Faith is ecclesial. Faith is deeply personal, but it is not an isolated or a private act. “No one can believe alone, just as no one can live alone.” (CCC 166) Because faith is something received, as is life itself, it is something lived within the community of believers. Throughout the history of salvation, God has communicated Himself through others, first Adam and Eve, then Abraham and the nation of Israel. Finally, in these “last days” God communicates Himself completely through Christ and His Body the Church. It is standing in the midst of the assembly that I encounter God and respond to Him. My personal faith is taken up and perfected in the faith of the Church. An experience at the 2002 World Youth Day in Toronto made this reality hit home. After days of being surrounded by dozens of languages, cultures, customs, and nationalities, I was overwhelmed by the vast diversity of the Catholic world. I was almost shamed by the simple devotion and piety of the Poles. The Brazilians were just overwhelming – talking, laughing, singing, cheering, and chanting, all at the same time and with no concept of personal space. And the various African nations… Oh, who had ever seen such dancing? So hauntingly beautiful, obviously ancient, so vibrantly alive and joyful. It looked like the music itself was coming from their bodies, through the curve of their backs, down the arc of a lifted arm, and out the tip of a finger. I was happily lost in a swirling world of faces, eyes, colors, movement, sounds, and smells; this suburban American girl had never seen so much variety. In the midst of this, I felt a twinge of something as Blessed John Paul II intoned the Latin words of the Creed: Credo in unum Deum. You could hear a pin drop as his frail voice fought the Parkinson-induced paralysis of his face to profess his belief. That twinge became an overwhelming sensation of belonging as the teeming crowd roared with one voice: Patrem omnipotentem, factorem caeli et terrae, visibilium omnium, et invisibilium… We – the 800,000 or so young people at Downsview Park – we believed, we were one. We were united with the larger “we” – the millions of believers from every era, country, race, language, and culture – a “we” that transcended the limits of space and time. We believed. I knew then and there, as the song of the ancient chant swept over and through me, that I believed. I was a part of something so much larger than myself. I was not alone.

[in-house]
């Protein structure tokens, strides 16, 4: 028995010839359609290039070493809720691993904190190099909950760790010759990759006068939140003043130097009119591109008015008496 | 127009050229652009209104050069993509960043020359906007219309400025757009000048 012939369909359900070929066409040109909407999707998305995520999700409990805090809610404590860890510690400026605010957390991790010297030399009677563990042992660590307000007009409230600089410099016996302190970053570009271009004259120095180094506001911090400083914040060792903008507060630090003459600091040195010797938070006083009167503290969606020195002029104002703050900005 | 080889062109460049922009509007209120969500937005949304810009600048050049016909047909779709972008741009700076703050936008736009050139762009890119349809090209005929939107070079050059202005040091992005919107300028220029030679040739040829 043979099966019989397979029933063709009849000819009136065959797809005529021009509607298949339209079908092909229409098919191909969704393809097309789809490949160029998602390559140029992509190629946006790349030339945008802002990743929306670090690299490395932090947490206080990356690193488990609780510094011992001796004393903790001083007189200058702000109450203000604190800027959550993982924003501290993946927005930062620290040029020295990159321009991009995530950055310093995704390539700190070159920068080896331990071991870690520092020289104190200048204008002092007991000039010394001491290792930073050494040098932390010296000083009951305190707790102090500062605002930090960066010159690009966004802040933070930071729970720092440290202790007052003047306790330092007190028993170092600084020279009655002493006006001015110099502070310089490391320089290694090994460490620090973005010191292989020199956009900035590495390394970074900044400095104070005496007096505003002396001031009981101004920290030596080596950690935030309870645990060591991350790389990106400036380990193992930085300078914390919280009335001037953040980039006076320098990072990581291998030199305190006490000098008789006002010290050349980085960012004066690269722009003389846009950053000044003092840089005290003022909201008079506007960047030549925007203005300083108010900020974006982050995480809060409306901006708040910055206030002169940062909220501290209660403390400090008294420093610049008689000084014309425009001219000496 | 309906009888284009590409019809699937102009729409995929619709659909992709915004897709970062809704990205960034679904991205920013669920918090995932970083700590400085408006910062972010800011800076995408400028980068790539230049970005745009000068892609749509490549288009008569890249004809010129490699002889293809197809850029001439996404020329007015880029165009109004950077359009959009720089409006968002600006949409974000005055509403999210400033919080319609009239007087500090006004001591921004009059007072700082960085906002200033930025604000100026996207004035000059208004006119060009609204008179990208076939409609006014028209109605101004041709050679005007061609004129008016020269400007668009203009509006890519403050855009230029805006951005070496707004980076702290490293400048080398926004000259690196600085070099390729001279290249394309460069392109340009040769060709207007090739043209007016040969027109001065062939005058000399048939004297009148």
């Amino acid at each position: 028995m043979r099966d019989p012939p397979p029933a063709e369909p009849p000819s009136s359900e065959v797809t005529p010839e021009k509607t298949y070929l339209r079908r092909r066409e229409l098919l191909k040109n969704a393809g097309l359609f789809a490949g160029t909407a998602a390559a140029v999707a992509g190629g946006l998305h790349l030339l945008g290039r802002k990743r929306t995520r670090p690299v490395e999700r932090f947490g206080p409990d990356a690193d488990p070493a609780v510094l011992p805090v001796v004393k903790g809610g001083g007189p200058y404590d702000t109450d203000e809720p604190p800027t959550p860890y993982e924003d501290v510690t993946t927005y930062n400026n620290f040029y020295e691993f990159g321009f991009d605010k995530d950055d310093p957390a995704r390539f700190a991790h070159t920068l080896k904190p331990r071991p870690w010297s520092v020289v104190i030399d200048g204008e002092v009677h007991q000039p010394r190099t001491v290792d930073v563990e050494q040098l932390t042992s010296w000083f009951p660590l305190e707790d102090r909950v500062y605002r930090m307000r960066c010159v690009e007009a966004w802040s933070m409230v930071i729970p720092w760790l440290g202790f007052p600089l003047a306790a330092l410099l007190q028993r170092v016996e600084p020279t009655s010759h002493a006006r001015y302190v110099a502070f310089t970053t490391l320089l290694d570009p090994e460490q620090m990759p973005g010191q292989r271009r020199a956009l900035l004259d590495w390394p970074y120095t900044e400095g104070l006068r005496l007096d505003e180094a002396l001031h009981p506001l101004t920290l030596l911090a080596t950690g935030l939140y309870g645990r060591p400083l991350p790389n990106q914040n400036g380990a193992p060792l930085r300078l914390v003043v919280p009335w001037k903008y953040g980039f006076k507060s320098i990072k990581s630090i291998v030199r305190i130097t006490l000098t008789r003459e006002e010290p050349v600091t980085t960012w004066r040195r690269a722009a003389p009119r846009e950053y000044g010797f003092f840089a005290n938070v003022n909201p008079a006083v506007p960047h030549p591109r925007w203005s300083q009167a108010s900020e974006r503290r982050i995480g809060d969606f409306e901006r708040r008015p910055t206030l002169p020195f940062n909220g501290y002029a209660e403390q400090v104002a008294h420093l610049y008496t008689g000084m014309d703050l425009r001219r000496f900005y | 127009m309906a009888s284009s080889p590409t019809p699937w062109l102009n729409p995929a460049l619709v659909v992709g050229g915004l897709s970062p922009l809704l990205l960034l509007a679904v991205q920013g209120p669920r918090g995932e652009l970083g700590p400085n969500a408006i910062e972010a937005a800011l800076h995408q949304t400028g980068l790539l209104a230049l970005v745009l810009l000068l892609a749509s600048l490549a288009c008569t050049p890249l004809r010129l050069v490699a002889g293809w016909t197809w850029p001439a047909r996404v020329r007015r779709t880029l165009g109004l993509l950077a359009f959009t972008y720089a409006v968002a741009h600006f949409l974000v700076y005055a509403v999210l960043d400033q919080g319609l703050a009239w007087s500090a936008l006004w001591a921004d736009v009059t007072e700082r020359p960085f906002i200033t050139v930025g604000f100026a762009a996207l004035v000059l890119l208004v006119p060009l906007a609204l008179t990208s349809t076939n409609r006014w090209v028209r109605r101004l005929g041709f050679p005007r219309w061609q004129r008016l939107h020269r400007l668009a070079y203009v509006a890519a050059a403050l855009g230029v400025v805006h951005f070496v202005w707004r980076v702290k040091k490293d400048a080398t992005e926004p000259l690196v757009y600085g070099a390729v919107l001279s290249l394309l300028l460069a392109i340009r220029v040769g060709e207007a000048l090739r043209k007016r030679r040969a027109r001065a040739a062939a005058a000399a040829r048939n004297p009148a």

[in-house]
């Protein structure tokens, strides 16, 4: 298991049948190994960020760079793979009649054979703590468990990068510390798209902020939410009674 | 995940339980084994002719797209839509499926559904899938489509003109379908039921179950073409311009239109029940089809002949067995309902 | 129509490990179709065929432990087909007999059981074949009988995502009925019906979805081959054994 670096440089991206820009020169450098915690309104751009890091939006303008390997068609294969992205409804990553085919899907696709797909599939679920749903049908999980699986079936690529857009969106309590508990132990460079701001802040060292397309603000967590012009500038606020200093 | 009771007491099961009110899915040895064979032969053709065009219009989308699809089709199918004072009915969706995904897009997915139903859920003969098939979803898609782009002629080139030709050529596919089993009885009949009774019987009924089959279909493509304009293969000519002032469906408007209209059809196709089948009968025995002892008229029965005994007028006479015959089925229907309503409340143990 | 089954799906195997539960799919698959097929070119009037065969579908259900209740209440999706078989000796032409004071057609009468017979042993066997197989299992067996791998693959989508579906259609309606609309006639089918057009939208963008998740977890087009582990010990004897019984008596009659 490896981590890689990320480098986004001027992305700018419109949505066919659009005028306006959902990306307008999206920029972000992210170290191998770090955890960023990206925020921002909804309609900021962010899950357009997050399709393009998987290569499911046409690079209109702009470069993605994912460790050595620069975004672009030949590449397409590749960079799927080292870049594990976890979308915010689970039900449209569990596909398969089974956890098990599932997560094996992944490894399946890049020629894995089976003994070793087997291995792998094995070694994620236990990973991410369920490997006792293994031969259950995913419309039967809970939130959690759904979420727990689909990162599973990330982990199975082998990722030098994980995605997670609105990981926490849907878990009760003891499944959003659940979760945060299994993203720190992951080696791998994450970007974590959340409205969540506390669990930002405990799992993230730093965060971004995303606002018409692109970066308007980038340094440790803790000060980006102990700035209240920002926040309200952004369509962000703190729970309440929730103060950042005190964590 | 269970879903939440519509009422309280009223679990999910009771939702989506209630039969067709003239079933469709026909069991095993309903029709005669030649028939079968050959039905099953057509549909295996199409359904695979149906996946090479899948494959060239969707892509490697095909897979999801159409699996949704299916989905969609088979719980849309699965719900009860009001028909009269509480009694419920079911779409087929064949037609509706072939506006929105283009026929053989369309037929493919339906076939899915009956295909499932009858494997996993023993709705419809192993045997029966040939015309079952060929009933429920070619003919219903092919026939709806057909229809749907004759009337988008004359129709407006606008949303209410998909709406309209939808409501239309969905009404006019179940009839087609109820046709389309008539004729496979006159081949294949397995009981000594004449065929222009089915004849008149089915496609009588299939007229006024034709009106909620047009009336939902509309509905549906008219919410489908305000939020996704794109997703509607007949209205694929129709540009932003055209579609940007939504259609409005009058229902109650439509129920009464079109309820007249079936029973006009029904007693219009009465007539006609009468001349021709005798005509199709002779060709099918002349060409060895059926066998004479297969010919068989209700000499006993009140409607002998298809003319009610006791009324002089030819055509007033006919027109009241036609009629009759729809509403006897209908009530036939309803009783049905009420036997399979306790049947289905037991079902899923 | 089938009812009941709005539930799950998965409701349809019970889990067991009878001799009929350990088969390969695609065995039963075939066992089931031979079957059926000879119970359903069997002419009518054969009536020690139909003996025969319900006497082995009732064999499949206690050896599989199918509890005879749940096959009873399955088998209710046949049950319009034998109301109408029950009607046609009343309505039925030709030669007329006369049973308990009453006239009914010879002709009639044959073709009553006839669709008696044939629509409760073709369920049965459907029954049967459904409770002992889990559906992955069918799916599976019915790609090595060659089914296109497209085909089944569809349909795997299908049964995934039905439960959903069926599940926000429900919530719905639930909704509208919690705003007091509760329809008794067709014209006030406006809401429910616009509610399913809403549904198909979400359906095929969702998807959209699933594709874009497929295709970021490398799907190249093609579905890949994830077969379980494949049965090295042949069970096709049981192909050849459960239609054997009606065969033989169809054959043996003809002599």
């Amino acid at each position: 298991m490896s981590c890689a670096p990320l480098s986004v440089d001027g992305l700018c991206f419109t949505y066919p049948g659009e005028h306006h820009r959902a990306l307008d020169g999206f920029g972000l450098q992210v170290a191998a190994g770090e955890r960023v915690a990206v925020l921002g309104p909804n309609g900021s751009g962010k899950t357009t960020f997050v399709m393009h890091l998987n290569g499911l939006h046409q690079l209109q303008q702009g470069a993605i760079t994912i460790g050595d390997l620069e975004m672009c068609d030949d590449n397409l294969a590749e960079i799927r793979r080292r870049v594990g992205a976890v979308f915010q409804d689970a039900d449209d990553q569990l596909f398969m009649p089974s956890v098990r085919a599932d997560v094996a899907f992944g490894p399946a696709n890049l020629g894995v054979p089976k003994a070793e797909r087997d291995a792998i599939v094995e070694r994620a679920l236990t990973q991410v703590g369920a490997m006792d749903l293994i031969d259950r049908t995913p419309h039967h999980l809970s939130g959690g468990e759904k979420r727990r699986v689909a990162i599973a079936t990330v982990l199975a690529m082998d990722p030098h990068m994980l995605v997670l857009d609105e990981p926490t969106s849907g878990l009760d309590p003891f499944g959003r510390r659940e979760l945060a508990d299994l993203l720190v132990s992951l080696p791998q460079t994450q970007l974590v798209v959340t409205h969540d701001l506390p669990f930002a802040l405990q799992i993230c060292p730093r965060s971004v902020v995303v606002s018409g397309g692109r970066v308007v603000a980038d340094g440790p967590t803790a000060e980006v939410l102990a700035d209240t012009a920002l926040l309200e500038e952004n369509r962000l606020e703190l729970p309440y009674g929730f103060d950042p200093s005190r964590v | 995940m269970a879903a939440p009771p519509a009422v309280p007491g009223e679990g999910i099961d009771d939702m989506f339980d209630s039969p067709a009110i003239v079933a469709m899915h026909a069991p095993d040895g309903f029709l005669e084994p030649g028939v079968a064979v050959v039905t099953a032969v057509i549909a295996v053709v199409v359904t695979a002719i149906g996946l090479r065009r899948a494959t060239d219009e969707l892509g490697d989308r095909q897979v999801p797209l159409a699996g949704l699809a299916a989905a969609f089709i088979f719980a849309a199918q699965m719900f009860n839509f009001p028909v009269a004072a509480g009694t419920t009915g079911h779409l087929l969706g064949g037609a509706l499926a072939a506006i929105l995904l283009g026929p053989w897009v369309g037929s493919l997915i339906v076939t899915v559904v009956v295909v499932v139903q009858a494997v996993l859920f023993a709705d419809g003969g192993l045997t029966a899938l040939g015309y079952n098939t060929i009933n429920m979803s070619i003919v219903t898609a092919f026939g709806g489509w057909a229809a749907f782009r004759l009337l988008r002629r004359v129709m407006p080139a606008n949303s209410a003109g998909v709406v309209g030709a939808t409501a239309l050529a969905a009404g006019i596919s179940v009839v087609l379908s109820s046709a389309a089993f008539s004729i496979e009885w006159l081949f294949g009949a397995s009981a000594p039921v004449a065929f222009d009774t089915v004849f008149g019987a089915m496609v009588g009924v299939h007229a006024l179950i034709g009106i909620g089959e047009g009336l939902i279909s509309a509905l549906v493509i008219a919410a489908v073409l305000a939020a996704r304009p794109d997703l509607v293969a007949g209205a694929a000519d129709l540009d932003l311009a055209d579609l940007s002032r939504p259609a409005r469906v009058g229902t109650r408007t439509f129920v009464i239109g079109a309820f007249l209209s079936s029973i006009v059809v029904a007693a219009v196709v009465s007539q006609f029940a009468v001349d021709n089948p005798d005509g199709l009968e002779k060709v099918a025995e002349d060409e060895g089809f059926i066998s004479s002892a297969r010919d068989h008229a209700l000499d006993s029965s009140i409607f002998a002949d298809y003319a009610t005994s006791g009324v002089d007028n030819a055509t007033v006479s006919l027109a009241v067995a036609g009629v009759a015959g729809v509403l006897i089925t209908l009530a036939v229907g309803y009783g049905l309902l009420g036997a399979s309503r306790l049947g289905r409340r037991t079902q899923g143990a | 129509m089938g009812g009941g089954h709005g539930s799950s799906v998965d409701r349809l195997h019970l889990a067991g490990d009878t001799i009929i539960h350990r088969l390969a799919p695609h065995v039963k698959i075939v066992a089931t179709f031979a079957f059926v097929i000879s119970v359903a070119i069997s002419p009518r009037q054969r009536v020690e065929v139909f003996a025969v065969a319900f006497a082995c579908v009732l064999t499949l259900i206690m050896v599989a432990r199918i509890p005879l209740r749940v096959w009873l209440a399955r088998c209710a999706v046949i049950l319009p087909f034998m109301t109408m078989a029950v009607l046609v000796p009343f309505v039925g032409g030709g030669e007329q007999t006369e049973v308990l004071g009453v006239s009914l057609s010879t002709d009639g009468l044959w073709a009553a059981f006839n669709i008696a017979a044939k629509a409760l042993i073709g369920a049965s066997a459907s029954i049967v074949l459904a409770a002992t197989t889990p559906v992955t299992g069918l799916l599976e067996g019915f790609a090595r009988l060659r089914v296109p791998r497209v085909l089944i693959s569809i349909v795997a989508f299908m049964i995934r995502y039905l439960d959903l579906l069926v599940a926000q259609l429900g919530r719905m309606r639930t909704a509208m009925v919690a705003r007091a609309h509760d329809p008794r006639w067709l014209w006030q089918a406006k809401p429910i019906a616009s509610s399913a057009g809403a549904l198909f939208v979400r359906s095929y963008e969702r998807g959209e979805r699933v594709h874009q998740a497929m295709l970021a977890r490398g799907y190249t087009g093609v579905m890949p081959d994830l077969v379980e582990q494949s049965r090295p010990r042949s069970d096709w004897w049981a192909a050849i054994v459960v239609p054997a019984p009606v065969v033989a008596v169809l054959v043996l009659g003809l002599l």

For the sake of union. To say that the act of faith stopped at the profession of faith would be as ridiculous as thinking that the Mass stopped at the Creed. Our God comes to us, invites us to Himself, simply because He desires union with us. The God of the universe desires to be in communion with me. And so He comes to me. We see this reality manifested with a simple profundity in the sacrament of the Eucharist. My God comes to me, to me personally, in the midst of the worshipping Church so that He can begin the union of heaven at the moment of Holy Communion. Which means, of course, I am entering into a relationship with Him. It is no coincidence that we call the reception of the Eucharist “Holy Communion,” we are entering into a relationship of communion with God that will flourish in eternity. A relationship that calls me at the deepest core of my being, a relationship that will transform my entire life. And what is it that we say as we receive the Host? Amen. I believe.

 

::Sister Jude Andrew, OP is a member of the Dominican Sisters of Mary, Mother of the Eucharist. She teaches middle school religion at Holy Family Catholic School in Austin, TX where her students make her laugh all the time. Prior to coming to Austin, she taught in central Phoenix, AZ and kindergarten in Plymouth, MI. ::  

 

The Dominican Sisters of Mary, Mother of the Eucharist is a Roman Catholic community of women religious based in Ann Arbor, Michigan.  The community was founded in the Dominican tradition to spread the witness of religious life in accord with Pope John Paul II’s vision for a new evangelization.  The Dominican Sisters came to Austin in 2009 to assist in the work of Catholic education and to establish a priory of their community in Central Texas.

To learn more about the Dominican Sisters and their plans to expand to Texas, visit www.sistersofmary.org/expansion